This generosity of spirit was something that he always maintained. Don was one of the founders of the Capital Terminus Collective, a class-struggle anarchist group whose name was a play on Atlanta's original name of Terminus City, and he never hesitated to make the multi-hour trek for our meetings or to join us in protests. Although all of the members financed the collective, most of us were young and/or broke; Don gave generously, and always made it clear that he wanted to avoid having any extra input because of that.

The small number of radicals in Georgia made it very hard to be sectarian, since protests and public events were so miniscule that active radicals and leftists couldn't avoid each other. Nevertheless, Don's attitude was always an example that the rest of us would have done well to follow. He was comfortable discussing, debating, and even working alongside everybody, from Trotskyists and Maoists to Kucinich-type democrats. He gave much more weight to how people acted than on how perfectly their politics squared up with his on paper.

It wasn't just in his social attitude that he combined firm political convictions with a repulsion for dogmas. I'm not sure if Don ever went to college, but he is without a doubt one of the most intellectually disciplined comrades I've ever had. I remember borrowing a history of platformist anarchism from him, which was stuffed almost to bursting with pages upon pages of notes. At around the same time, he tried to introduce me to topics as diverse as Marxist analyses of American reconstruction or to Trotsky's explanation for the rise of fascism in Germany. I wish now that I'd taken more of a cue from him to explore these topics back then, rather than letting them collect dust in the back of my mind.

His non-dogmatic attitude also applied to the southern culture around him. He distinguished the manifestations of bigotry and religious zealotry that have become the stereotype for this culture, from Southern culture as a whole. During CTC's first trip to an anti-war protest in Washington – at a time when the entire collective could still fit in his pick-up – he brought out his dulcimer. He loved to go to bluegrass festivals, he said, and he didn't mind the ubiquitous religious-themed music at all, as long as the music came before the religious theme. What bothered him were those who just saw music as a vehicle for their propaganda. (I imagine that he had the same attitude towards political music.) Strumming a tune, he whined out the refrain of a whimsical but pointed satire: “Let us sing through our noses about Jesus...”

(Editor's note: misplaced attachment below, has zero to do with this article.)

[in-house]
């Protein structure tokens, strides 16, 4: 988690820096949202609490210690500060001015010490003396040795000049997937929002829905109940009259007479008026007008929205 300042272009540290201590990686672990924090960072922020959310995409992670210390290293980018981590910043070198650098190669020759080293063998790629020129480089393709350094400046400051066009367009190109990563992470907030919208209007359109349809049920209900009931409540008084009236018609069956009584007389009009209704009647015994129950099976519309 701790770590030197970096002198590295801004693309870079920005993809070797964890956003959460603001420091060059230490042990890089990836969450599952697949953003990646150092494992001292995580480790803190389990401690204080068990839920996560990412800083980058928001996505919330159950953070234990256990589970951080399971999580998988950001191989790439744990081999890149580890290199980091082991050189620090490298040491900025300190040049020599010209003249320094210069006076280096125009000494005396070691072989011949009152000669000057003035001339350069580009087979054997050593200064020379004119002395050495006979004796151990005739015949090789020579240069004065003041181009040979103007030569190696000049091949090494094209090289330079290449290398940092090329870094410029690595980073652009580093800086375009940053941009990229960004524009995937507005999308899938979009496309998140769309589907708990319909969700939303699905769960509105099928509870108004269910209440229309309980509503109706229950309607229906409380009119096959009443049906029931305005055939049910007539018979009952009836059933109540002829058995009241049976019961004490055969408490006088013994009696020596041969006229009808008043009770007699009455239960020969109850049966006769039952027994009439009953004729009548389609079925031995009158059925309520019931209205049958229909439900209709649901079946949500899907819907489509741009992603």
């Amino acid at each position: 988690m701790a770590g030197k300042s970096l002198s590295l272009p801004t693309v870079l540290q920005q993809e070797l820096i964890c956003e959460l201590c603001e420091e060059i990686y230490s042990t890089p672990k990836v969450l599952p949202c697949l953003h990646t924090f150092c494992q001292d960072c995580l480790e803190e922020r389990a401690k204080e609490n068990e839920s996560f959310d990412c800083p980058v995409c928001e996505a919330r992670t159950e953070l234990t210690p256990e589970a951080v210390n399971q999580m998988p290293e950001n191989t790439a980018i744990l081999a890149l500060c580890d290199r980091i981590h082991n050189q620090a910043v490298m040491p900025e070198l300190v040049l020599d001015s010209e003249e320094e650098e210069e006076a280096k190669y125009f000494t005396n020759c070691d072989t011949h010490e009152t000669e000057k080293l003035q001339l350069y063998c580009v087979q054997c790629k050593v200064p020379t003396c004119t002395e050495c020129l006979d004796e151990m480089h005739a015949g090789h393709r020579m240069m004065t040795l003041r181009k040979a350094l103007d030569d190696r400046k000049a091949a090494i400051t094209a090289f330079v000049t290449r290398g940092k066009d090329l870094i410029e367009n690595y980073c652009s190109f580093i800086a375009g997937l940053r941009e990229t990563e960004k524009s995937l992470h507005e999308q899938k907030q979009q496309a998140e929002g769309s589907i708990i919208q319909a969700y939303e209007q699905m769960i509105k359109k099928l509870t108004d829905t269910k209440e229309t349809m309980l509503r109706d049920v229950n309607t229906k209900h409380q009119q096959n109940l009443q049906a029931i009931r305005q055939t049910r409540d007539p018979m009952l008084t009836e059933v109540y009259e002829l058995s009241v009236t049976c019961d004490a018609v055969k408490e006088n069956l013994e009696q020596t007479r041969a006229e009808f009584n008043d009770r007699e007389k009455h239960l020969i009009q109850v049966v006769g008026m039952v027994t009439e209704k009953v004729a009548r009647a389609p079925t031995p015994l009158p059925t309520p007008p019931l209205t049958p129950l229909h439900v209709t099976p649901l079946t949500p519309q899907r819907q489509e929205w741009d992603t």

Don always tried to maintain a balance between practical activity and theoretical reflection. One of his most original pieces, and probably his most controversial, was called “Anarchism and Confederate-Flag Culture: One Man's Journey from Southern Heritage to Libertarian Socialism.” The Southern “rebel” culture is a deep-rooted phenomenon, and most American radicals hesitate between pretending it doesn't exist or echoing the dominant rejection of everything southern, without trying to examine the material and cultural causes. There is a palpable feeling in the US that even the southern accent is somehow reactionary and backwards, and when radicals parrot this stance, it only makes it harder to discuss their ideas in the south. Whether one agrees with everything that Don wrote or not, the discussion that he tried to start is an incredibly important one, and should be continued. At least as important is his attitude as a writer. He was never pedantic, never too abstract or theoretical – it was always clear that he was writing from practical experience, and he worked hard to make his prose crystal clear: